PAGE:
Counting Omer Counters

וּסְפַרְתֶּם לָכֶם מִמָּחֳרַת הַשַּׁבָּת, מִיּוֹם הֲבִיאֲכֶם אֶת־עֹמֶר הַתְּנוּפָה; שֶׁבַע שַׁבָּתוֹת תְּמִימֹת תִּהְיֶינָה
And you shall count for yourselves from the morrow after the day of rest, from the day that you brought the omer of the wave offering; seven complete weeks shall there be.
—Leviticus/Vayikra 23:15

Dutch-Portuguese-style 3-row Omer Counter. H is Portuguese for homer (omer); S for semanas, “weeks,” and D for dios, “day.” See more of this kind of counter here and here.

Previously, I wrote about the concept of hiddur mitzvah, incorporating physical beautify into ritual observance. We are now in the midst of an oft-overlooked and unappreciated ritual, but one that has great artistic potential: Sefirat Ha-Omer, the Counting of the Omer. We commemorate the lead up to the giving of the Torah at Mount Sinai by counting the 49 days from the second night of Passover to Shavuot. We no longer bring the Omer barley offering at the Temple in Jerusalem; instead, the liturgy includes a simple statement every day of what number day it is and how many weeks it’s been thus far. “Today is the forty-seventh day of the Omer, which is six weeks and five days of the Omer.” Thrilling, right? This year, I decided to liven things up a bit with typography.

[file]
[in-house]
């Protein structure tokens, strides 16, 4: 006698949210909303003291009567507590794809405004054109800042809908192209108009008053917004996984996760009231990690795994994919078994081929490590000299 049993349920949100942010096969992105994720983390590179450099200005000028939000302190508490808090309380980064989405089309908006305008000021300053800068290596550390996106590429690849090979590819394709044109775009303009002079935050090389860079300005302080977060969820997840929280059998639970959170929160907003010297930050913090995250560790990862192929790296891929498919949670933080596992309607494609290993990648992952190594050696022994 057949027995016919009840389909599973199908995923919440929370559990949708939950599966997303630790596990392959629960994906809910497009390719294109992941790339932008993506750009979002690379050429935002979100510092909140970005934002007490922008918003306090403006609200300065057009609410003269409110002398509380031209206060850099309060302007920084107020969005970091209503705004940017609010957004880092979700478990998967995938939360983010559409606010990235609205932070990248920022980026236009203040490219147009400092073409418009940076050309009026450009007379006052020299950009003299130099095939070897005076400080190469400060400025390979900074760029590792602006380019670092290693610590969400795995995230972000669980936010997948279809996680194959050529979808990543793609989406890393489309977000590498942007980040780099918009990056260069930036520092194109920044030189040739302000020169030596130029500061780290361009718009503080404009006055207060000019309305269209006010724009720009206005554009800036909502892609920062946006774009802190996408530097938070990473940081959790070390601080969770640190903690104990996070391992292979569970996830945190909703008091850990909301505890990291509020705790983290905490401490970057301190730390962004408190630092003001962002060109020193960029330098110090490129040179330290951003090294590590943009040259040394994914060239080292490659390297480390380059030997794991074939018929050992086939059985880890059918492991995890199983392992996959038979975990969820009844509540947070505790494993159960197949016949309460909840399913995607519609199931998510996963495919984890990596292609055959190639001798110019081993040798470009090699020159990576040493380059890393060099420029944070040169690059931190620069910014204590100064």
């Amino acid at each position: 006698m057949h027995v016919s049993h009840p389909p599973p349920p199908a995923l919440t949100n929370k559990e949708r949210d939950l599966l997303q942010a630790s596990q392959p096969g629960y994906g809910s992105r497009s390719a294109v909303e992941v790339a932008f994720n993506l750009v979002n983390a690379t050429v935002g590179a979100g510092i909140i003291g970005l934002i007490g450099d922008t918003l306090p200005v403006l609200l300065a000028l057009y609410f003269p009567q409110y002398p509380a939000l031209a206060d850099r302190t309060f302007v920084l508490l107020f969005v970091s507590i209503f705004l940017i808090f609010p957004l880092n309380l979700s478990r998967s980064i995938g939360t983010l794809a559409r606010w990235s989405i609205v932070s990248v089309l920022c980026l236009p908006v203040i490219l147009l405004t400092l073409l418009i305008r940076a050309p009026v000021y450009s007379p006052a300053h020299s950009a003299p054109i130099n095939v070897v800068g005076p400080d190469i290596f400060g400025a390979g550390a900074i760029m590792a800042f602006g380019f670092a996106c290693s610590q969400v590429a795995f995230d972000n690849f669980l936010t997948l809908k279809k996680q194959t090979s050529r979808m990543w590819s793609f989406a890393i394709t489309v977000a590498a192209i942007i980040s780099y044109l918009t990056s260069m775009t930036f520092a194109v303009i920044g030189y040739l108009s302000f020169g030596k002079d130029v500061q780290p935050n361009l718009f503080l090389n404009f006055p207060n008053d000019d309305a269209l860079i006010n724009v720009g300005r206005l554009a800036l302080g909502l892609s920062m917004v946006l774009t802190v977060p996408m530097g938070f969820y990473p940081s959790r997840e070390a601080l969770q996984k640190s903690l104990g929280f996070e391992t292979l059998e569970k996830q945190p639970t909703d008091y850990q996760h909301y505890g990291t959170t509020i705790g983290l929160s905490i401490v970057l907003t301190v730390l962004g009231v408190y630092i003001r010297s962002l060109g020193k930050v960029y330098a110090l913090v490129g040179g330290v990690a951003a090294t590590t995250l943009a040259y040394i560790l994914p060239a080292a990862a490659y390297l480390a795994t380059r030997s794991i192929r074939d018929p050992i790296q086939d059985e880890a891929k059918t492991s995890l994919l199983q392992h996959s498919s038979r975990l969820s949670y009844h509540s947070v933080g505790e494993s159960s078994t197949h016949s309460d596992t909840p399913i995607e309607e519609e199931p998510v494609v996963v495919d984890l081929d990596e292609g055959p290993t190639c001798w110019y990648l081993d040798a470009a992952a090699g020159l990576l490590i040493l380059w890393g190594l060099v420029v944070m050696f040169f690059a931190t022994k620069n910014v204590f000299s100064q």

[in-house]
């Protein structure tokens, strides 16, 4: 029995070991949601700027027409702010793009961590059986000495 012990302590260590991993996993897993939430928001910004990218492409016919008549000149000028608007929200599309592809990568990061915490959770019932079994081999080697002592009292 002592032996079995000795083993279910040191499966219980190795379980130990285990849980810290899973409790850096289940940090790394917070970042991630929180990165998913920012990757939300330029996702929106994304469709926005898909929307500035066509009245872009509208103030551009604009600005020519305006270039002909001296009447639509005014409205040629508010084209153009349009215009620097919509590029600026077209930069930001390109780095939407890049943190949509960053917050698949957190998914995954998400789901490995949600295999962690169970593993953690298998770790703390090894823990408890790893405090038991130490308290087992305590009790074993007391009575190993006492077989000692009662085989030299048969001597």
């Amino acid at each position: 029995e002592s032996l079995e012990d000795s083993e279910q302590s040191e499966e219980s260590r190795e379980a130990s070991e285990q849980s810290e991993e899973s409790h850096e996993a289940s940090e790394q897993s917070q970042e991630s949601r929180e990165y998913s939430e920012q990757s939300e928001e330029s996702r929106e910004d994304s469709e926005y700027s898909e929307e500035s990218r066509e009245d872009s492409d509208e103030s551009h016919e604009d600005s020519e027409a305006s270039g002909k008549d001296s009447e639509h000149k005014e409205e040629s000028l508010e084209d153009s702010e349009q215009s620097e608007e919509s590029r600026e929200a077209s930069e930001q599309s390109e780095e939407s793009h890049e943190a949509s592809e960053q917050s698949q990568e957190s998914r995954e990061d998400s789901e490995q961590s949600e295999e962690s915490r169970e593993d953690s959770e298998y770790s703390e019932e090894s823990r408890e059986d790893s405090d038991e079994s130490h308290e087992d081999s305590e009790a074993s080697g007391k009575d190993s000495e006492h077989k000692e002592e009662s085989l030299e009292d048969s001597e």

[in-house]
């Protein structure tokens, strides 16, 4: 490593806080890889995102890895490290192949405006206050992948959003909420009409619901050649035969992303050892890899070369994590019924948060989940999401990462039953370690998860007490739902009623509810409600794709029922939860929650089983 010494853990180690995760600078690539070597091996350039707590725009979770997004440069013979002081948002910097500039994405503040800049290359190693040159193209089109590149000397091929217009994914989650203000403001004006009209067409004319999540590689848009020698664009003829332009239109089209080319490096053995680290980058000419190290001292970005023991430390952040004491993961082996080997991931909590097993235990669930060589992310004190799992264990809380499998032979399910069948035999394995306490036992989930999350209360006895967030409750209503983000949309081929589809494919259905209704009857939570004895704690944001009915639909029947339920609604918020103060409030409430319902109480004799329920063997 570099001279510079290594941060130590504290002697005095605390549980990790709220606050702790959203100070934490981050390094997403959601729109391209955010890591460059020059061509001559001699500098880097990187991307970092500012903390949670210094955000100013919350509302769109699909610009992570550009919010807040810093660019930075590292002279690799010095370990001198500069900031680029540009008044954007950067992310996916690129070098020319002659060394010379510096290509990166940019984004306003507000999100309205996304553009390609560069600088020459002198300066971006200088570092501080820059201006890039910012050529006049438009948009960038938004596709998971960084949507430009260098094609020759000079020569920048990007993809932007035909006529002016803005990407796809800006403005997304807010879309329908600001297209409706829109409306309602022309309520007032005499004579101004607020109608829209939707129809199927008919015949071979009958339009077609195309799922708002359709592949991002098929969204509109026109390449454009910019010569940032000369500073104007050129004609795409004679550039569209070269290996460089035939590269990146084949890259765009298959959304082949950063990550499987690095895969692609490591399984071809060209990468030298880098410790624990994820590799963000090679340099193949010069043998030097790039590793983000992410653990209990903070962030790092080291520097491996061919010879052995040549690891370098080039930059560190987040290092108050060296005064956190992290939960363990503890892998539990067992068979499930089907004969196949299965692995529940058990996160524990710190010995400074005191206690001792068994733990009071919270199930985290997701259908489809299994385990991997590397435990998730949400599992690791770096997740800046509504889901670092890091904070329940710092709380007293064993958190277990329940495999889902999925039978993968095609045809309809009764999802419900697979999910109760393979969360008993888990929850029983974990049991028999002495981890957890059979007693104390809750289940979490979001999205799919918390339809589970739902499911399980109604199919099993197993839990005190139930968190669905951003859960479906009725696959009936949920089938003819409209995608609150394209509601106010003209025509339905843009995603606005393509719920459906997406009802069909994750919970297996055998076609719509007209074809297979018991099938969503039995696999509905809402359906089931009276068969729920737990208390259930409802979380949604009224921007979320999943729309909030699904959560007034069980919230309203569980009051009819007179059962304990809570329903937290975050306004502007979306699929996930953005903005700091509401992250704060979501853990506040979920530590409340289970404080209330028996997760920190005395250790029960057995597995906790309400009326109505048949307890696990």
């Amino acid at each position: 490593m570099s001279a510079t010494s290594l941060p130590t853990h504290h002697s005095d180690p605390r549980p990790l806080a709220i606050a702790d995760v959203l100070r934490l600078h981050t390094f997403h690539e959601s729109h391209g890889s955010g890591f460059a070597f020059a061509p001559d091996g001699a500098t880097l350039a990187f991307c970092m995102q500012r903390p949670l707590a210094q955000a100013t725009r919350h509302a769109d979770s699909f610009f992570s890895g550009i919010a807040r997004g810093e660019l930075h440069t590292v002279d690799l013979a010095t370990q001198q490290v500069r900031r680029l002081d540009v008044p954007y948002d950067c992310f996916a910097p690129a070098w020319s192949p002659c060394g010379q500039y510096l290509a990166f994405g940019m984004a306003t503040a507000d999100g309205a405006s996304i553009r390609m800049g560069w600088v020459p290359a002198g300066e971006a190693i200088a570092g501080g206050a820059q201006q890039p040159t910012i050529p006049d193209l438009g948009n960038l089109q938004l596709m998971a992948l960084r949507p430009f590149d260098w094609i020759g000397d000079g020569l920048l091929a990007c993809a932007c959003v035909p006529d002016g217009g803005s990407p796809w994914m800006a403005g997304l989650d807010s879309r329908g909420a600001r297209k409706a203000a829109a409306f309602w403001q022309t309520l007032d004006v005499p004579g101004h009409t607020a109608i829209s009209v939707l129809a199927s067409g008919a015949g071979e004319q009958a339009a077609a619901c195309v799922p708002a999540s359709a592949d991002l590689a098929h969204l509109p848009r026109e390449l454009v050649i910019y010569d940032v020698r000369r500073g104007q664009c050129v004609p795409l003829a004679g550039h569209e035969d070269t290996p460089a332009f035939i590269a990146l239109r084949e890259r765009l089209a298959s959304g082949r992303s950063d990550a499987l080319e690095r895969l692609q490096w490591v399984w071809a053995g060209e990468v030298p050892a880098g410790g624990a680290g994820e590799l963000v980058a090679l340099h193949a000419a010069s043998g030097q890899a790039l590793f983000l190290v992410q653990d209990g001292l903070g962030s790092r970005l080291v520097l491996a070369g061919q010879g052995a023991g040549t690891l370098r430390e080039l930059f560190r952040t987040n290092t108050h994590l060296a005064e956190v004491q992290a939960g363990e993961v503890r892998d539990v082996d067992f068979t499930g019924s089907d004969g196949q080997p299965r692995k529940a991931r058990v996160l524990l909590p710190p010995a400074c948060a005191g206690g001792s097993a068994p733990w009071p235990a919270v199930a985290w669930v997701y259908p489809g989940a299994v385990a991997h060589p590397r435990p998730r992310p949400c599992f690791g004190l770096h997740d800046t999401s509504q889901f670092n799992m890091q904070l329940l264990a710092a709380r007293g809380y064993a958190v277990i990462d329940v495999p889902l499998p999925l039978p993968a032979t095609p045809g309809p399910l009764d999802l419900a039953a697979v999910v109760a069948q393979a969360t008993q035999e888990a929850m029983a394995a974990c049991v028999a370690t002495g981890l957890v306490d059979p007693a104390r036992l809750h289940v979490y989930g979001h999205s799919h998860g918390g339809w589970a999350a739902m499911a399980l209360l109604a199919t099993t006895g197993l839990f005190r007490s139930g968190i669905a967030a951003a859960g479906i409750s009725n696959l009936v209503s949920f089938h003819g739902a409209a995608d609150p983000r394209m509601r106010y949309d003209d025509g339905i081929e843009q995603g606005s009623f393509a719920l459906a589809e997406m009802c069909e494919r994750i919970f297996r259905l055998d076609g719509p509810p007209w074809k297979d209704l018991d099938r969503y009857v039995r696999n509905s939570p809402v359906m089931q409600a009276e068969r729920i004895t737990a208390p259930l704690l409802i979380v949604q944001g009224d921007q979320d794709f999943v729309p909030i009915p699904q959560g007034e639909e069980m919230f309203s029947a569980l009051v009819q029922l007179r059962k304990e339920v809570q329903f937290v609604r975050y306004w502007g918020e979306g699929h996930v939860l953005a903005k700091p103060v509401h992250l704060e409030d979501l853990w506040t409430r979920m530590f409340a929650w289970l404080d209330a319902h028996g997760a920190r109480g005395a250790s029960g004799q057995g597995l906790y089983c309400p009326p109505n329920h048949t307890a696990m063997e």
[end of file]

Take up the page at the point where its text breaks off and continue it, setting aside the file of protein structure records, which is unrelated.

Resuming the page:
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Typographic Art in Jewish Ritual and Service

זֶה אֵלִי וְאַנְוֵהוּ
This is my God and I will glorify Him.
—Exodus 15:2 (Song of the Sea)

Growing up, I was largely unimpressed with Judaica. I got four kiddush cups for my bar mitzvah, every one of them baroque. Once I saw someone use a pair of elegant blue blown glass candlesticks for Shabbat and wondered why everything at the Judaica store was either straight out of 19th century Vienna or totally kitschy. During the course of my research into Hebrew typography, I discovered a lost world of Jewish arts and craft, one that inspires me in my quest to make Jewish work that is rooted in history but is still new and relevant today. There’s so much history here, and so much wonderful typography!1
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Notes   [ + ]

1. This essay is adapted from a lecture given at Temple Aliyah on March 26, 2015 as part of their Experiments in Spiritual Expression Adult Learning Series.